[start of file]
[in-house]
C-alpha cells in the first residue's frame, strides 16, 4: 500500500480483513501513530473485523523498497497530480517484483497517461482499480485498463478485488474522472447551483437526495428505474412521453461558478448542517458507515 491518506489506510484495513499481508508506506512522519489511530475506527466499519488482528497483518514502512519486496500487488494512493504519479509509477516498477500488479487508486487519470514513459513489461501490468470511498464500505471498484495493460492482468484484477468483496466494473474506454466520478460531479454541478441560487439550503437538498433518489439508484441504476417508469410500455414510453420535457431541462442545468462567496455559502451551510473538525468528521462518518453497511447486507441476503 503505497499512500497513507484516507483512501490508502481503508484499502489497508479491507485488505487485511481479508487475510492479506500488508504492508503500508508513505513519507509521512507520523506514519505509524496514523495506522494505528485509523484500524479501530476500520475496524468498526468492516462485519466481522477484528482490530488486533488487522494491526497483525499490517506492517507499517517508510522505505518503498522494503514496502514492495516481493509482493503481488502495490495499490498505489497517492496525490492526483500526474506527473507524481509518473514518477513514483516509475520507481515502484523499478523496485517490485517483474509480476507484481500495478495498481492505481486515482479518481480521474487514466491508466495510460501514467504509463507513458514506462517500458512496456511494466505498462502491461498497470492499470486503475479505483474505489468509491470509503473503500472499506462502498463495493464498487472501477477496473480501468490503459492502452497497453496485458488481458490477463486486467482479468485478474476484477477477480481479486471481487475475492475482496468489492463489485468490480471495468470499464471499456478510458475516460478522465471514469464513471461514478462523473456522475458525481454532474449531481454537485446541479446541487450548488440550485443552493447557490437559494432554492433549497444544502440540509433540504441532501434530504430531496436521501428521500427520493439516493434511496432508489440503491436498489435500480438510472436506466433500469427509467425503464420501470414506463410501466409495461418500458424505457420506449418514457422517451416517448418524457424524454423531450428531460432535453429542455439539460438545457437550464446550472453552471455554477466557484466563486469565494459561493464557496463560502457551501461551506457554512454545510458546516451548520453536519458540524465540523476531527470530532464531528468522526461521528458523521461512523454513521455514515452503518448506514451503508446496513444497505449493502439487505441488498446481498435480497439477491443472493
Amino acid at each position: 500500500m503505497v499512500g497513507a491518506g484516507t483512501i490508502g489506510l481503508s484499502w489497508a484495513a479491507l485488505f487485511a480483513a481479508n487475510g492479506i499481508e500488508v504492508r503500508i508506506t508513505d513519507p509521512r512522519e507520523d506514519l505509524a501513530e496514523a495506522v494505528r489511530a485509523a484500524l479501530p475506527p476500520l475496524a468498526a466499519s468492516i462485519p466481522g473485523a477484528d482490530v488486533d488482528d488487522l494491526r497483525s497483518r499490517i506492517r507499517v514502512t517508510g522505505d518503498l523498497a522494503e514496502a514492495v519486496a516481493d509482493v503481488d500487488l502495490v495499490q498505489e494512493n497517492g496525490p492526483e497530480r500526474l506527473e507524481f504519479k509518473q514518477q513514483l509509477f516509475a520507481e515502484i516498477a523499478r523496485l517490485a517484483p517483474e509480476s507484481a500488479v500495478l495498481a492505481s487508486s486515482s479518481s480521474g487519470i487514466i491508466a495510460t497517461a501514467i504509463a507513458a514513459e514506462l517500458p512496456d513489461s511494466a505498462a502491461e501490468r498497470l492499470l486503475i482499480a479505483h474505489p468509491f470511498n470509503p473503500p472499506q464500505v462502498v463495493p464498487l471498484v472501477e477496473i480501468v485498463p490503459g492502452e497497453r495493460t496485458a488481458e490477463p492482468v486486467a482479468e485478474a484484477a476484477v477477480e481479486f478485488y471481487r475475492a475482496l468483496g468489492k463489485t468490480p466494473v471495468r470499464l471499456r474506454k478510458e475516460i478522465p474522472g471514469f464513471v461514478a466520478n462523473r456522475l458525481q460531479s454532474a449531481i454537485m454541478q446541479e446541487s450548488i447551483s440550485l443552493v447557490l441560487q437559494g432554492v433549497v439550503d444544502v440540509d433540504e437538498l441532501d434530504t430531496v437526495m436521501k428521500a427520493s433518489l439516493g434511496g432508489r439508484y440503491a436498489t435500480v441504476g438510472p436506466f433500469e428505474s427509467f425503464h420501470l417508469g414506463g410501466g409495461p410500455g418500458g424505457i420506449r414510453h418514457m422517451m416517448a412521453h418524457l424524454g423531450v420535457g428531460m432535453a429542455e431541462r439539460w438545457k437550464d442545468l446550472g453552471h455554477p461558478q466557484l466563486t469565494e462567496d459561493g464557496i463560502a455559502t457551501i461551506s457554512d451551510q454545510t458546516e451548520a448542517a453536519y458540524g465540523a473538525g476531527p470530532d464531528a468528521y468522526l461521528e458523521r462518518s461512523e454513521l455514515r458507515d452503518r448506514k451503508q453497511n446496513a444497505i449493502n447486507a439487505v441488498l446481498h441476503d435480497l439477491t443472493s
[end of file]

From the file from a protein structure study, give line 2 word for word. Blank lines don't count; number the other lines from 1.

C-alpha cells in the first residue's frame, strides 16, 4: 500500500480483513501513530473485523523498497497530480517484483497517461482499480485498463478485488474522472447551483437526495428505474412521453461558478448542517458507515 491518506489506510484495513499481508508506506512522519489511530475506527466499519488482528497483518514502512519486496500487488494512493504519479509509477516498477500488479487508486487519470514513459513489461501490468470511498464500505471498484495493460492482468484484477468483496466494473474506454466520478460531479454541478441560487439550503437538498433518489439508484441504476417508469410500455414510453420535457431541462442545468462567496455559502451551510473538525468528521462518518453497511447486507441476503 503505497499512500497513507484516507483512501490508502481503508484499502489497508479491507485488505487485511481479508487475510492479506500488508504492508503500508508513505513519507509521512507520523506514519505509524496514523495506522494505528485509523484500524479501530476500520475496524468498526468492516462485519466481522477484528482490530488486533488487522494491526497483525499490517506492517507499517517508510522505505518503498522494503514496502514492495516481493509482493503481488502495490495499490498505489497517492496525490492526483500526474506527473507524481509518473514518477513514483516509475520507481515502484523499478523496485517490485517483474509480476507484481500495478495498481492505481486515482479518481480521474487514466491508466495510460501514467504509463507513458514506462517500458512496456511494466505498462502491461498497470492499470486503475479505483474505489468509491470509503473503500472499506462502498463495493464498487472501477477496473480501468490503459492502452497497453496485458488481458490477463486486467482479468485478474476484477477477480481479486471481487475475492475482496468489492463489485468490480471495468470499464471499456478510458475516460478522465471514469464513471461514478462523473456522475458525481454532474449531481454537485446541479446541487450548488440550485443552493447557490437559494432554492433549497444544502440540509433540504441532501434530504430531496436521501428521500427520493439516493434511496432508489440503491436498489435500480438510472436506466433500469427509467425503464420501470414506463410501466409495461418500458424505457420506449418514457422517451416517448418524457424524454423531450428531460432535453429542455439539460438545457437550464446550472453552471455554477466557484466563486469565494459561493464557496463560502457551501461551506457554512454545510458546516451548520453536519458540524465540523476531527470530532464531528468522526461521528458523521461512523454513521455514515452503518448506514451503508446496513444497505449493502439487505441488498446481498435480497439477491443472493